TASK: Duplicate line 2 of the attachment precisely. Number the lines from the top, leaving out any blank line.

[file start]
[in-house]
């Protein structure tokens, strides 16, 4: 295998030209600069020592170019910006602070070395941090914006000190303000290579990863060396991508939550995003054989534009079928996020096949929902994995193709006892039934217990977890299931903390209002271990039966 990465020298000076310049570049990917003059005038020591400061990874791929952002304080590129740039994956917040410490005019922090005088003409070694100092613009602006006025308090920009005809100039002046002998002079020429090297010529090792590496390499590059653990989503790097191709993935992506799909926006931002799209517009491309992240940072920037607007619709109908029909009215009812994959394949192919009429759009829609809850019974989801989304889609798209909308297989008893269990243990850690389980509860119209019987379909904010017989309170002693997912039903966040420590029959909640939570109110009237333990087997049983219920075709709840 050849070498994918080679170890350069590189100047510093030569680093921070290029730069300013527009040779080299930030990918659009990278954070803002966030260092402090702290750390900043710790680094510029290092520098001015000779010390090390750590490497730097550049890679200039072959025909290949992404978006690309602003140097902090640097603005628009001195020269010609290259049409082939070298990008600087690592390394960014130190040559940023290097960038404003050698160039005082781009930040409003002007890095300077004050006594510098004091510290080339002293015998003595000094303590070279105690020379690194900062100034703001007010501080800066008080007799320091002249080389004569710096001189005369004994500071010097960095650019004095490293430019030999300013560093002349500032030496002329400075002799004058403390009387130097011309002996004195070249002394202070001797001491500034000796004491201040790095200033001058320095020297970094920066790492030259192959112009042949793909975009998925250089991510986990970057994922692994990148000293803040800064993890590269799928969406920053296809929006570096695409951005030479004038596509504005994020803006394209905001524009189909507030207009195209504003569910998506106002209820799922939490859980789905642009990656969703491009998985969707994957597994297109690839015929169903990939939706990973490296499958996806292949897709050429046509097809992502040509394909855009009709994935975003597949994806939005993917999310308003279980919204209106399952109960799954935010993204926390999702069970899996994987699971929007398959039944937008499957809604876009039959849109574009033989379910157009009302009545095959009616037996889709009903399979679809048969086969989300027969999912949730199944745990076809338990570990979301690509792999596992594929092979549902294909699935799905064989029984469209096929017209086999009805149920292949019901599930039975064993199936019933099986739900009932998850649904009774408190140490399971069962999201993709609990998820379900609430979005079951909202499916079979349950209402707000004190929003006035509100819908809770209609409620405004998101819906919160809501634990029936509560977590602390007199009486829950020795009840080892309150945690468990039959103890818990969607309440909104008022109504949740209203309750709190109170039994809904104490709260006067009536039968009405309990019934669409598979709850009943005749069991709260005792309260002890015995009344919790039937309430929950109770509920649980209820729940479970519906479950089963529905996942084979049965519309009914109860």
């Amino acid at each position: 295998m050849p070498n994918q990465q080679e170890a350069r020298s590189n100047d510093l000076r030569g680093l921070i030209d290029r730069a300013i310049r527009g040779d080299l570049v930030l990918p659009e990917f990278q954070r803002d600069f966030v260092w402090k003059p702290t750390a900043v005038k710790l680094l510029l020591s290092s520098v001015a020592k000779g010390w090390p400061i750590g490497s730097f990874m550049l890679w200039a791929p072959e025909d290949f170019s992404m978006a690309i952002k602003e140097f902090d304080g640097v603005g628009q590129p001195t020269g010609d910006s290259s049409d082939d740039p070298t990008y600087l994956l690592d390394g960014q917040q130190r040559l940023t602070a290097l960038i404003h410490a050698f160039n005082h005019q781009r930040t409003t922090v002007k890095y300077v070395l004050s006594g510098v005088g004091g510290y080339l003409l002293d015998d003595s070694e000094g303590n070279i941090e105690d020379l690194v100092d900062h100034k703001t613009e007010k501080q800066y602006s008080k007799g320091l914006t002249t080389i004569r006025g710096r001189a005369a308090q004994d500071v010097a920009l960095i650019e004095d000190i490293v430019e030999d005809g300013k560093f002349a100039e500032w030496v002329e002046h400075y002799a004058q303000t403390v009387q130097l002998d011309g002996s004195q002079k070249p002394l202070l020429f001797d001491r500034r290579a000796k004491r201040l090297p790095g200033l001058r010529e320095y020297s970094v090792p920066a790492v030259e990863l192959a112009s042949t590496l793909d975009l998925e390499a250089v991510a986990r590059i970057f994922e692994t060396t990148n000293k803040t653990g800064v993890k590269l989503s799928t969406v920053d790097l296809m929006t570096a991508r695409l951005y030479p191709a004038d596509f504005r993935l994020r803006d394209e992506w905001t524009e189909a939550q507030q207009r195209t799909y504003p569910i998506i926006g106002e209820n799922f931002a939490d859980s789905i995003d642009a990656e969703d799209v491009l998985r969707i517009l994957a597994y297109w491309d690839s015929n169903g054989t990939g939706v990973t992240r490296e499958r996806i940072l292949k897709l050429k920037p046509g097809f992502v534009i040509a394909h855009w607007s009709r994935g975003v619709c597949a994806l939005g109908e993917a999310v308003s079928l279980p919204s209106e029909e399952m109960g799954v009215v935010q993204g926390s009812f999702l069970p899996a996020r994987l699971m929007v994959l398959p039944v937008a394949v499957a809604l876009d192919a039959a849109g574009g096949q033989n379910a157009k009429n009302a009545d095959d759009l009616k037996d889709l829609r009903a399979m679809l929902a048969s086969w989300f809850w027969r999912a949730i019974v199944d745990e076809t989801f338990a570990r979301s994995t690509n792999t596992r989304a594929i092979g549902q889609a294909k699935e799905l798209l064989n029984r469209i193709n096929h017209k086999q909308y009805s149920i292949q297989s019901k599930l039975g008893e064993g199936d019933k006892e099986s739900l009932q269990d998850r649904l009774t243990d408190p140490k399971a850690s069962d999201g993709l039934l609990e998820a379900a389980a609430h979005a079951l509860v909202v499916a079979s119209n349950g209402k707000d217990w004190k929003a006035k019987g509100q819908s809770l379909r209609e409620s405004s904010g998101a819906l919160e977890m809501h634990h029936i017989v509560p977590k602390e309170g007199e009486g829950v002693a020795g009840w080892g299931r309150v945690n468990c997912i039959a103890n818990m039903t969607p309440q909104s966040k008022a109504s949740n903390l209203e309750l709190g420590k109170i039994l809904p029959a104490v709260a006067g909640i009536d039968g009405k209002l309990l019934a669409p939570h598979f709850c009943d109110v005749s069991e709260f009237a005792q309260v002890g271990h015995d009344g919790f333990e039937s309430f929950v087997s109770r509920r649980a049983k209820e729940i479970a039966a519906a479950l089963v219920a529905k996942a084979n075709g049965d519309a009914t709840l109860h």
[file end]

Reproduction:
């Protein structure tokens, strides 16, 4: 295998030209600069020592170019910006602070070395941090914006000190303000290579990863060396991508939550995003054989534009079928996020096949929902994995193709006892039934217990977890299931903390209002271990039966 990465020298000076310049570049990917003059005038020591400061990874791929952002304080590129740039994956917040410490005019922090005088003409070694100092613009602006006025308090920009005809100039002046002998002079020429090297010529090792590496390499590059653990989503790097191709993935992506799909926006931002799209517009491309992240940072920037607007619709109908029909009215009812994959394949192919009429759009829609809850019974989801989304889609798209909308297989008893269990243990850690389980509860119209019987379909904010017989309170002693997912039903966040420590029959909640939570109110009237333990087997049983219920075709709840 050849070498994918080679170890350069590189100047510093030569680093921070290029730069300013527009040779080299930030990918659009990278954070803002966030260092402090702290750390900043710790680094510029290092520098001015000779010390090390750590490497730097550049890679200039072959025909290949992404978006690309602003140097902090640097603005628009001195020269010609290259049409082939070298990008600087690592390394960014130190040559940023290097960038404003050698160039005082781009930040409003002007890095300077004050006594510098004091510290080339002293015998003595000094303590070279105690020379690194900062100034703001007010501080800066008080007799320091002249080389004569710096001189005369004994500071010097960095650019004095490293430019030999300013560093002349500032030496002329400075002799004058403390009387130097011309002996004195070249002394202070001797001491500034000796004491201040790095200033001058320095020297970094920066790492030259192959112009042949793909975009998925250089991510986990970057994922692994990148000293803040800064993890590269799928969406920053296809929006570096695409951005030479004038596509504005994020803006394209905001524009189909507030207009195209504003569910998506106002209820799922939490859980789905642009990656969703491009998985969707994957597994297109690839015929169903990939939706990973490296499958996806292949897709050429046509097809992502040509394909855009009709994935975003597949994806939005993917999310308003279980919204209106399952109960799954935010993204926390999702069970899996994987699971929007398959039944937008499957809604876009039959849109574009033989379910157009009302009545095959009616037996889709009903399979679809048969086969989300027969999912949730199944745990076809338990570990979301690509792999596992594929092979549902294909699935799905064989029984469209096929017209086999009805149920292949019901599930039975064993199936019933099986739900009932998850649904009774408190140490399971069962999201993709609990998820379900609430979005079951909202499916079979349950209402707000004190929003006035509100819908809770209609409620405004998101819906919160809501634990029936509560977590602390007199009486829950020795009840080892309150945690468990039959103890818990969607309440909104008022109504949740209203309750709190109170039994809904104490709260006067009536039968009405309990019934669409598979709850009943005749069991709260005792309260002890015995009344919790039937309430929950109770509920649980209820729940479970519906479950089963529905996942084979049965519309009914109860």